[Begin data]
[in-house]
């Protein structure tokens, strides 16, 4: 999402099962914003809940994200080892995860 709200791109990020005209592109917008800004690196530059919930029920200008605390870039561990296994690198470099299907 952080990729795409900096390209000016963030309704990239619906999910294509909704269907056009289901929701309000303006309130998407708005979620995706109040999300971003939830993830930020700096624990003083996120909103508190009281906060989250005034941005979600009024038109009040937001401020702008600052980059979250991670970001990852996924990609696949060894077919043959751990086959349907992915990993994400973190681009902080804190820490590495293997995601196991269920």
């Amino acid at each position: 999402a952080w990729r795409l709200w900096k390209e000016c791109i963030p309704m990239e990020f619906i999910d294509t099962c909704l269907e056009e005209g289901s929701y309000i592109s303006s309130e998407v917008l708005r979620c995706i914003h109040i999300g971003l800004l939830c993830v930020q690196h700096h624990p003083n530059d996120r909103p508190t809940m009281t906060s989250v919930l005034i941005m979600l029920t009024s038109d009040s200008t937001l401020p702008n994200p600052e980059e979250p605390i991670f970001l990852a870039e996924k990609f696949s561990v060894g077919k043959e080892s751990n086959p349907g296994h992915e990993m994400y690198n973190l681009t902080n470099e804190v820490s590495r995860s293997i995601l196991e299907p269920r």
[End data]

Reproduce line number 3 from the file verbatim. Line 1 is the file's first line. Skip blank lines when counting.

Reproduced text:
């Amino acid at each position: 999402a952080w990729r795409l709200w900096k390209e000016c791109i963030p309704m990239e990020f619906i999910d294509t099962c909704l269907e056009e005209g289901s929701y309000i592109s303006s309130e998407v917008l708005r979620c995706i914003h109040i999300g971003l800004l939830c993830v930020q690196h700096h624990p003083n530059d996120r909103p508190t809940m009281t906060s989250v919930l005034i941005m979600l029920t009024s038109d009040s200008t937001l401020p702008n994200p600052e980059e979250p605390i991670f970001l990852a870039e996924k990609f696949s561990v060894g077919k043959e080892s751990n086959p349907g296994h992915e990993m994400y690198n973190l681009t902080n470099e804190v820490s590495r995860s293997i995601l196991e299907p269920r």